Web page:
Remote sensing technology, big data and AI use for environmental governance: What implications for SSG/R?

by Fredrik Wallin · March 31st, 2023.

Advances in remote sensing and the introduction of artificial intelligence have radically transformed the possibilities for security sector actors in environmental monitoring. This holds a significant potential for both environmental protection and disaster risk reduction – subject to good governance of the security sector.

The increasing use and availability of satellites and drones for remote sensing as well as other mobile and stationary sensors has made the collection of data on the environment cheaper and more accessible. Moreover, artificial intelligence and automation can facilitate the analysis of such big data. For instance, these means can support the detection of imminent natural disasters as well as environmental crimes, two important tasks for the security sector. For example, this technological development could help law enforcement identify environmental crimes, or to provide adequate disaster risk management measures to protect citizens. Beyond the benefits, the application of such technology always comes with a risk of undermining privacy and being coopted for other means than people-centred and planetary security. This blog aims to outline what actions SSG/R can take in the nexus of environmental governance maximise the benefits of remote sensing and technological advances in environmental governance and surveillance while upholding human security and rule of law.

Supporting the Battle Against Environmental Crimes

Existing technologies come in different forms, shapes, and sizes, which can be leveraged for environmentally conscious SSG/R. Security and justice actors with a mandate in environmental governance can use them for their benefit through observation, automation, data collection, participation, and transformation. For instance, people with access to mobile or smart phones, especially with cameras, can more easily report environmental degradation, such as illegal waste dumping. More remote and broad sensing technologies include satellites and drones, which collect data relevant for forest analysis, measuring fish populations and detecting illegal mines. The latter two offer concrete opportunities in SSG/R: First, when it comes to fish detection, remote sensing capabilities can be combined with floating underwater detection devices, which attract fish and can help estimate their amount, supporting the battle against illegal, unreported and unregulated (IUU) fishing as well as the implementation and enforcement of the recently adopted UN High Seas Treaty and other international conventions. Second, potentially unregistered mining sites have been pointed out through the application of artificial intelligence, whereby map data was juxtaposed to mine registration data which could render the fight against illegal mining more efficient. Consequently, SSG/R should recognize the potential of technology in delivering evidence for both security and justice actors in the prosecution of environmental perpetrators. At the same time, it is important to consider ongoing maintenance and capacity building for example, so that technologies are updated and maintained, and their applications overseen.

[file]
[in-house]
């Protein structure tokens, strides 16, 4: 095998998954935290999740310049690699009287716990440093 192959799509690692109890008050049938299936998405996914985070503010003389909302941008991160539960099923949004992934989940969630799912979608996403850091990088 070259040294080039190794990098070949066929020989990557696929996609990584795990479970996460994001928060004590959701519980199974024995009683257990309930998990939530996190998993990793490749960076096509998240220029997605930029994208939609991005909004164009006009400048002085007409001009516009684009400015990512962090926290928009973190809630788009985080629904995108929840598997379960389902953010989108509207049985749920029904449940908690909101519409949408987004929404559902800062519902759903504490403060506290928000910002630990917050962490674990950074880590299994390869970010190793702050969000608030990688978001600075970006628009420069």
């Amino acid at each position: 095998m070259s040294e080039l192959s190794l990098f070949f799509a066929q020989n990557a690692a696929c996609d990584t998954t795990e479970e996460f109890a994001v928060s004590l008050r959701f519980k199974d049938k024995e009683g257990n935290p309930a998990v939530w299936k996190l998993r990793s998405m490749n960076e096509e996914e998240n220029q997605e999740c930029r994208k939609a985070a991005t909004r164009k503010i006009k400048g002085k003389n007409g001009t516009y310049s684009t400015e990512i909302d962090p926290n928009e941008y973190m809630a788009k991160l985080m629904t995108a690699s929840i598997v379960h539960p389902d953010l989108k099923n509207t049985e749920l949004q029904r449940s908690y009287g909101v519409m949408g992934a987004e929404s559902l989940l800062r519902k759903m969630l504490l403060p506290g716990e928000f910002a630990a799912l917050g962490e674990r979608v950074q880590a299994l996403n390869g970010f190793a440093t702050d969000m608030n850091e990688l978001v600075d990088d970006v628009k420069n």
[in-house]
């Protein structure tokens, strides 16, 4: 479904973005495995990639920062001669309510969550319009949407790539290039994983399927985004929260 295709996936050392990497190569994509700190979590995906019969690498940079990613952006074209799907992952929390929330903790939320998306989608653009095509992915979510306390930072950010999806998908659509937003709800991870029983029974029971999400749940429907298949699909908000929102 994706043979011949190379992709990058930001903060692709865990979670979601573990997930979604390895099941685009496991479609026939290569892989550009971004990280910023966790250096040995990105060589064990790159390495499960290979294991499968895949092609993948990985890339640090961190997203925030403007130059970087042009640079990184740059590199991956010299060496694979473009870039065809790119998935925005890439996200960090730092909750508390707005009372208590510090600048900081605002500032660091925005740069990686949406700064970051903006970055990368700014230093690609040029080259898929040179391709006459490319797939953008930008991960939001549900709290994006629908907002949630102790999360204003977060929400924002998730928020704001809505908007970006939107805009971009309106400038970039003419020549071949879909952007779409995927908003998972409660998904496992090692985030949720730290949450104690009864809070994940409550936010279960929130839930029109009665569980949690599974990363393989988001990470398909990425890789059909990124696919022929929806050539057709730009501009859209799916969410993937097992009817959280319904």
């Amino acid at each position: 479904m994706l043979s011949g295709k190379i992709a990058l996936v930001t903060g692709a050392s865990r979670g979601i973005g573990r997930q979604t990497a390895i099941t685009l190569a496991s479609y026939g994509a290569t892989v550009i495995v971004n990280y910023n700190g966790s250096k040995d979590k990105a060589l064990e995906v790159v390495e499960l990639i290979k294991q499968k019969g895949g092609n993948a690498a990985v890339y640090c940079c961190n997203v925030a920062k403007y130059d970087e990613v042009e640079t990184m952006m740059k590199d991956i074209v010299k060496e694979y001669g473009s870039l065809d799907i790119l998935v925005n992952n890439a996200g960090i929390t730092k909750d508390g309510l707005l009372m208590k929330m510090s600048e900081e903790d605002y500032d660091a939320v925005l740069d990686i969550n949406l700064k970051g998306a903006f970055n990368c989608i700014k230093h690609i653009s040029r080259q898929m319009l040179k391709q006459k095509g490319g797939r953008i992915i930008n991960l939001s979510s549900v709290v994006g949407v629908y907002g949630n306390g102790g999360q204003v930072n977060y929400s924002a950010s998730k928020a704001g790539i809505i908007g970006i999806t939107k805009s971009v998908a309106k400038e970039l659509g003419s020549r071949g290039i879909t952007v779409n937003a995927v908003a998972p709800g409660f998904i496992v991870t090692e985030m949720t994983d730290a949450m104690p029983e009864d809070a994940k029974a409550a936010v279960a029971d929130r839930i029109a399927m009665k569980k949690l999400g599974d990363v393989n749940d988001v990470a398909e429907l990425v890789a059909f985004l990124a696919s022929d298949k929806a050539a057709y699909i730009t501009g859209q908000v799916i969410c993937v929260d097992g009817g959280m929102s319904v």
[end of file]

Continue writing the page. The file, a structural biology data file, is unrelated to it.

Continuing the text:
Strengthening Disaster Risk Management